Collaboration: Can two people write with one voice?

A writing collaboration can take many forms. One partner might be the ideas person and the other the writer. Or one might be the writer and the other the editor. Or each author might write separate story strands which are then woven together once complete. These are perfectly fine methods of collaboration but, in them, each author’s role or focus is different.
In our collaborative writing, Heide and I have been intent on being involved equally and in the same way with the project. We are both the ideas people. We are both plotters. We are both writers. We both handle all the characters and all settings. We both edit.
For example, we both placed ideas for chapter three (in which Clovenhoof forms a heavy metal band) in a form document on Dropbox. From that Heide plotted the story of Clovenhoof’s rise and fall in the music industry. I then wrote the 7,000 word chapter. Heide edited for clarity, narrative and humour. I then, based on another ideas document, plotted chapter four (in which Clovenhoof discovers he needs friends) for Heide to write. And so on we’ve gone, leapfrogging over one another.
But does it work? Or, as we asked the members of Birmingham Writers’ Group, can you tell who wrote which bits? Do we have a single authorial voice?
Is this two people or just one?
Feedback from our fellow writers was positive and allayed the very worst of our fears. But I wondered what  computer analysis would tell us. I took a chapter written by Heide and a chapter written by myself and fed them into what text analysis websites I could find. Of course, any semi-decent experiment requires a control subject so I borrowed the text from a story by my friend, Mat Joiner, whose – SHAMELESS PLUG ALERT – work can be sampled in the collection Never Again.
I pasted the text into Textalyser (http://textalyser.net) which gave us this initial feedback.

 

Heide
Iain
Mat Joiner
Total word count :
3832
4274
1250
Number of different words :
1700
1889
842
% Words that are unique
44%
44%
67%
Readability (Gunning-Fog Index) : (6-easy 20-hard)
4.8
4.7
5
Average Syllables per Word:
1.54
1.5
1.47
Sentence count :
674
791
207
Average sentence length (words) :
9.67
9.25
11.23
Max sentence length (words) :
39
88
36
Min sentence length (words) :
1
1
1
Readability (Alternative) beta : (100-easy 20-hard, optimal 60-70)
67
70.6
71.5

 

So, Heide and I write sentences of comparatively similar lengths. In terms of word variety, Heide and I are identically wide-ranging in vocabulary. We are a hair’s breadth apart on the Gunning-Fog index. On the other readability scale (based on what I do not know), my words are apparently slightly more readable (more juvenile?) than Heide’s. Heide uses fractionally longer words than me.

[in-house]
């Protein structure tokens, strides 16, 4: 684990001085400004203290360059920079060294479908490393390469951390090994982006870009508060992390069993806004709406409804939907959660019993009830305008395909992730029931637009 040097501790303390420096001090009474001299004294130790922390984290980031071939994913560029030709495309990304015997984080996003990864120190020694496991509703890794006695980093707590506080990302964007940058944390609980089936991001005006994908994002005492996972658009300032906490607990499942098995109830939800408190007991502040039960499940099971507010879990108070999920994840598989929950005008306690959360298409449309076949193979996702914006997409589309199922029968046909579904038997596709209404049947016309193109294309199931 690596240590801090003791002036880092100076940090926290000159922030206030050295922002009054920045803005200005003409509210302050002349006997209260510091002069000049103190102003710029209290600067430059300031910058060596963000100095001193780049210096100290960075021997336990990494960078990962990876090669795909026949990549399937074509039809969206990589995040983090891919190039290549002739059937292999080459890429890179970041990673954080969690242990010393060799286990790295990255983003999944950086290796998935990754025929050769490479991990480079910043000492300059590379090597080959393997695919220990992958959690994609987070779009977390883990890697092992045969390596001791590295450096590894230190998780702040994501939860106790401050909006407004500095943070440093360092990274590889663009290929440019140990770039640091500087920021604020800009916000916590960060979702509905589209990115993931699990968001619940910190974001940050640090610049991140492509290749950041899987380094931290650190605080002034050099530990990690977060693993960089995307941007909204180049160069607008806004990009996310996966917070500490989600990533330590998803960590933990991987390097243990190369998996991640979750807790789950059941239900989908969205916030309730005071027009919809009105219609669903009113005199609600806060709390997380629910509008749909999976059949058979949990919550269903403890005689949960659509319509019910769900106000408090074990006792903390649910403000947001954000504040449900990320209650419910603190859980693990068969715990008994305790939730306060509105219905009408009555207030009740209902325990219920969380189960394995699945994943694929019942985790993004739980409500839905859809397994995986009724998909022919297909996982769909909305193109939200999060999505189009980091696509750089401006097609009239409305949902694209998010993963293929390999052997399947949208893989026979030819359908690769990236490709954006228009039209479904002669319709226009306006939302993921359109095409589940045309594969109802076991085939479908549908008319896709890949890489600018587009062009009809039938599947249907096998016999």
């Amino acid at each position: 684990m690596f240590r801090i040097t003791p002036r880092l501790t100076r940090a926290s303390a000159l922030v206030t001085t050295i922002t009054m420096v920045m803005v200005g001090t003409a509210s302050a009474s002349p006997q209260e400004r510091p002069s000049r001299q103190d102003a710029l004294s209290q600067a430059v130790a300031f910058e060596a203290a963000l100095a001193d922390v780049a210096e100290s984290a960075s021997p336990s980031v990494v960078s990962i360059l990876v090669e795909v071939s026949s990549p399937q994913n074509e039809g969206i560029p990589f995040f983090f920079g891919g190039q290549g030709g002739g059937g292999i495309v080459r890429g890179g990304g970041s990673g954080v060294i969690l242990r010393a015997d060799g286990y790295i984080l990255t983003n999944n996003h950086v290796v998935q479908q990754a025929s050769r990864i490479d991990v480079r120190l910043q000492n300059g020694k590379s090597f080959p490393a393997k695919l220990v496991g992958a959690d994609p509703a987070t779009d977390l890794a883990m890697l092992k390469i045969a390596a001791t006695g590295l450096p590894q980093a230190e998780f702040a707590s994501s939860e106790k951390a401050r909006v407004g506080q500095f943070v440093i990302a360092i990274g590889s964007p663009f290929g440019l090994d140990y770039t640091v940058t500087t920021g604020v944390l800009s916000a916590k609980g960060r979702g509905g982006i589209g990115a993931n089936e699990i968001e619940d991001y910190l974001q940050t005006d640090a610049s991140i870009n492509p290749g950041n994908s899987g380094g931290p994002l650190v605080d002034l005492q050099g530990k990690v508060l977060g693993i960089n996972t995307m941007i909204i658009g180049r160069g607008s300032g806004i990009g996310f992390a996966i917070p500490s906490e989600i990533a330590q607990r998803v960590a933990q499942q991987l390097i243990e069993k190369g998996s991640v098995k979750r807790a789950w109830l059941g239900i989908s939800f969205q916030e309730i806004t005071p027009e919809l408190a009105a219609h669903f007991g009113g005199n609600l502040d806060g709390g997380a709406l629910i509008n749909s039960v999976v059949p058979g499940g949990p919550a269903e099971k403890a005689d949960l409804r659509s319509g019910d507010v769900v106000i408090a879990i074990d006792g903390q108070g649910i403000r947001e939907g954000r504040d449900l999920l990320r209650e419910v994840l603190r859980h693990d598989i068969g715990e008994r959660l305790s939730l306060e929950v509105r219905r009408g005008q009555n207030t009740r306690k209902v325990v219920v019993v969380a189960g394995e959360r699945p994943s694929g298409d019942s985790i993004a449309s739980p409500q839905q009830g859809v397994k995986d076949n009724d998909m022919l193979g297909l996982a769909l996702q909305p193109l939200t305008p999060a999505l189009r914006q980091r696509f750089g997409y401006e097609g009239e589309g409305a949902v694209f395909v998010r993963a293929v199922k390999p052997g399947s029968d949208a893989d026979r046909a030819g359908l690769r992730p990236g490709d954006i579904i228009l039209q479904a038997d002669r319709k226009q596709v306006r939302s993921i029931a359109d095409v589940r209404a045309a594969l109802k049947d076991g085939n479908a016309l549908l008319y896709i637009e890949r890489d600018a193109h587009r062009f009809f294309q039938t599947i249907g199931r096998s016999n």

I’m not sure if this tells us much about whether we write in a single voice. But what about word choice?

 

Most Common Words
Heide
Iain
Mat Joiner
1st
You
said
Him
2nd
clovenhoof
you
You
3rd
said
ben
Them
4th
ben
clovenhoof
Then
5th
nerys
nerys
Like
6th
Michael
him
Nettler
7th
Dave
man
What
8th
Like
looked
Face
9th
Him
think
thought
10th
Blenda
hand
Did

 

Ignoring the most common words, it turns out (shock and amazement!) we both use the words ‘said’ ‘you’ and our protagonists’ names frequently. Not much gained here.
I Write Like (www.Iwl.me) proved a little more interesting. Using algorithms and comparison methods that I am not privy to, I Write Like told me that both Heide and I write like Cory Doctorow (author of Down and Out in the Magic Kingdom) but that Mat writes like William Shakespeare. And, although I’ve no idea why any of this should be so, it is comforting to think that a piece of software thinks that Heide and I are alike in some way.
Cory Doctorow, Heide and I: Writing triplets
The final bit of analysis I did was to see what gender each of us writes as (or should that be in). I entered our pieces of text in Gender Guesser (http://www.hackerfactor.com/GenderGuesser.php) which is a variation of the Gender Genie( http://bookblog.net/gender/genie.php). These work by looking for words that are judged to be ‘male’ or ‘female’. For example ‘with’ ‘if’ and ‘not’ are regarded as feminine whereas ‘around’ ‘what’ and ‘more’ are regarded as masculine.
And here are the results.

 

Heide
Iain
Mat
  Female = 7857
  Female = 6585
  Female = 2063
  Male   = 8155
  Male   = 9311
  Male   = 2269
  Difference = 298; 50.93%
  Difference = 2726; 58.57%
  Difference = 206; 52.37%
  Verdict: Weak MALE
  Verdict: Weak MALE
  Verdict: Weak MALE

 

So, out of the three of us, I am apparently the most masculine writer, although we are all three weak male writers. The site says that ‘weak emphasis could indicate European’. I’m guessing that this means that we are judged to be European writers (which, ignoring politics, we are) although why European writers are more asexual is perhaps a question for me to ask some non-Europeans.
In conclusion, what have I learned? Probably not a lot but it’s been fun investigating.
So do we write with a single voice? I guess we won’t find out until people start reading the completed novel and tell us.
Posted in 2012, How-to's, Reflections, Writing Tagged with: , , , , , ,